In spite of the fact that I'm nearly halfway through the book, I have the feeling that the story hasn't really begun yet. Nevertheless, I'm engaged by the characters and situations and curious to find out where it is all going. I read part of the (modern) forward, which stated that this was Thackeray's most important book, which I find very surprising. I would have supposed that Vanity Fair would claim that distinction. I've already had to renew this book from the library once, but I'm hoping to finish it by the end of December. It's not part of my From the Stacks challenge, but it has a deadline just the same!

I received Parnassus on Wheels in the mail this week--the very first book I've acquired via Bookmooch. I'm really looking forward to reading this--a book I learned about only from reading lit bloggers--but I must discipline myself to read the other books I've started first. I'm almost getting good at that.

Saturday, December 09, 2006

The House of Exile by Nora Waln

I finally finished this book, which I wrote about earlier. As the book progressed, it became more difficult to read. Nora Waln's matter-of-fact telling of truly terrifying events did not make reading about the terrifying events any easier.

This was a turbulent period in China's history, and violence and anti-foreign sentiment made life difficult for westerners. There was a strong pro-war movement among students and young people, and they tried through various means to force the government to declare war on Japan. The Japanese were already bombing parts of China. More than once, Nora was unable to travel freely in China, or to visit her Chinese "family."

The book concludes in a curious way, which leaves the reader wanting desperately to know what happened after. The final chapter is a sort of book-end to the opening chapter, in which Nora travels via canal to reach the Lin family home. She finishes the book with a similar journey, accompanied by the same people, as she travels back for a visit. Because the book was published in 1935, and we all know that Japan did indeed invade China (imprisoning many westerners), one wants to know what became of Nora and her family--both her English husband and daughter and her Chinese family. For that, I suppose I will have to find other books.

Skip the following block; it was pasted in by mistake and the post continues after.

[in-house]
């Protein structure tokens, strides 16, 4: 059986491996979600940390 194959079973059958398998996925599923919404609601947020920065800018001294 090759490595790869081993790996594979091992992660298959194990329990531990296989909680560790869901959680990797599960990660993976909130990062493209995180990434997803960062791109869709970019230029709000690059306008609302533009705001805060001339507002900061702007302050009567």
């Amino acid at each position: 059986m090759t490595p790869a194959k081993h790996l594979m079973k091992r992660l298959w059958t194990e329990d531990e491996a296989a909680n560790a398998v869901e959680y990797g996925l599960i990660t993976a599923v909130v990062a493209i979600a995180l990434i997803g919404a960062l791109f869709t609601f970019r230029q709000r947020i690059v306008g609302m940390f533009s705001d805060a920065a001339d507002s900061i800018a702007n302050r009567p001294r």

I've always enjoyed Pearl Buck's books about this period in China, and reading another perspective was interesting. Pearl Buck focuses so closely on single individuals, while Nora Waln includes broad information about trends in Chinese culture and thought. Whatever position her husband held, it was important. They received an invitation to Chang Kai Shek's wedding and met Charles Lindbergh when he visited China and used his piloting skills to help rescue flood victims.

There are so many interesting things in this book it's hard to choose what to share. One of the most interesting things I learned about was Shameen. When the British wanted China to give (sell) them some land so that they could maintain a presence in China, the emperor gave them Shameen. Which was a sandbar. The British accepted the sandbar, and every ship that traveled to China carried a load of soil in the hold. They built the sandbar up into an island, planting trees around the rim to secure the soil. They built homes and businesses on Shameen, which was a center for foreign traders in Canton until the Japanese invaded. Nora and her husband lived there for several years, and it is still in existence today. This was not the only sandbar or swamp China gave to foreigners--it was their standard policy. You want land?...this is what you can have. And in every case, the foreigners built it up and developed it. Most foreigners seemed to welcome Chinese refugees into their relatively safe territories during times of upheaval.